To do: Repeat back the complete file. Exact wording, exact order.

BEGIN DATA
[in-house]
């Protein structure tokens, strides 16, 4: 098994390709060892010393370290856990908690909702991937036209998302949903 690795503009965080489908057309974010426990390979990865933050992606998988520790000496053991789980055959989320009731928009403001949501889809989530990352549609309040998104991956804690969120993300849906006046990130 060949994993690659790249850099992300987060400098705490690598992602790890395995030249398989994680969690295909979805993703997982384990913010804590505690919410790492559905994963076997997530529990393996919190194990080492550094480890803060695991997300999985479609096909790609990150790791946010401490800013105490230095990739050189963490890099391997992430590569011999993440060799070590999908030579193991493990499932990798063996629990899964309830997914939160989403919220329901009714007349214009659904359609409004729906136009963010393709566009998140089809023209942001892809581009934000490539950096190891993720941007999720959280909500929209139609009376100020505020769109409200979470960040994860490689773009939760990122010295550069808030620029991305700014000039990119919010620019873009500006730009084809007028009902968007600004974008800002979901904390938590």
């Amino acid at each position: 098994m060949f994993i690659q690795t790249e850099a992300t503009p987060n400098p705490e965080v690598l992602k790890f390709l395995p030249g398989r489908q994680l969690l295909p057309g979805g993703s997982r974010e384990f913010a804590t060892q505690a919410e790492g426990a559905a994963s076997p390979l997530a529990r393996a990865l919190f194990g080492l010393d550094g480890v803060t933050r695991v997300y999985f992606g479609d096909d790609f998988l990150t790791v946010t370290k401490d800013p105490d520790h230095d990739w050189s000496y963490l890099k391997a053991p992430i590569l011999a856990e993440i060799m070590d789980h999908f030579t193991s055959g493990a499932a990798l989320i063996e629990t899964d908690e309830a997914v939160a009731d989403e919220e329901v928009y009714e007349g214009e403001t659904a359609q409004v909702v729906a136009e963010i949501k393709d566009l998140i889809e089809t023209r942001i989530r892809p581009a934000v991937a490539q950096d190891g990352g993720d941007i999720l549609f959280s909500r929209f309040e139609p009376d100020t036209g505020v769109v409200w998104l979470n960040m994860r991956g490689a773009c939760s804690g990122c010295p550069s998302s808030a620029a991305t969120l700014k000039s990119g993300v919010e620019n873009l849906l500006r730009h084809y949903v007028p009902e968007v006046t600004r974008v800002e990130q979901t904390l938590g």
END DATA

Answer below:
[in-house]
């Protein structure tokens, strides 16, 4: 098994390709060892010393370290856990908690909702991937036209998302949903 690795503009965080489908057309974010426990390979990865933050992606998988520790000496053991789980055959989320009731928009403001949501889809989530990352549609309040998104991956804690969120993300849906006046990130 060949994993690659790249850099992300987060400098705490690598992602790890395995030249398989994680969690295909979805993703997982384990913010804590505690919410790492559905994963076997997530529990393996919190194990080492550094480890803060695991997300999985479609096909790609990150790791946010401490800013105490230095990739050189963490890099391997992430590569011999993440060799070590999908030579193991493990499932990798063996629990899964309830997914939160989403919220329901009714007349214009659904359609409004729906136009963010393709566009998140089809023209942001892809581009934000490539950096190891993720941007999720959280909500929209139609009376100020505020769109409200979470960040994860490689773009939760990122010295550069808030620029991305700014000039990119919010620019873009500006730009084809007028009902968007600004974008800002979901904390938590």
């Amino acid at each position: 098994m060949f994993i690659q690795t790249e850099a992300t503009p987060n400098p705490e965080v690598l992602k790890f390709l395995p030249g398989r489908q994680l969690l295909p057309g979805g993703s997982r974010e384990f913010a804590t060892q505690a919410e790492g426990a559905a994963s076997p390979l997530a529990r393996a990865l919190f194990g080492l010393d550094g480890v803060t933050r695991v997300y999985f992606g479609d096909d790609f998988l990150t790791v946010t370290k401490d800013p105490d520790h230095d990739w050189s000496y963490l890099k391997a053991p992430i590569l011999a856990e993440i060799m070590d789980h999908f030579t193991s055959g493990a499932a990798l989320i063996e629990t899964d908690e309830a997914v939160a009731d989403e919220e329901v928009y009714e007349g214009e403001t659904a359609q409004v909702v729906a136009e963010i949501k393709d566009l998140i889809e089809t023209r942001i989530r892809p581009a934000v991937a490539q950096d190891g990352g993720d941007i999720l549609f959280s909500r929209f309040e139609p009376d100020t036209g505020v769109v409200w998104l979470n960040m994860r991956g490689a773009c939760s804690g990122c010295p550069s998302s808030a620029a991305t969120l700014k000039s990119g993300v919010e620019n873009l849906l500006r730009h084809y949903v007028p009902e968007v006046t600004r974008v800002e990130q979901t904390l938590g």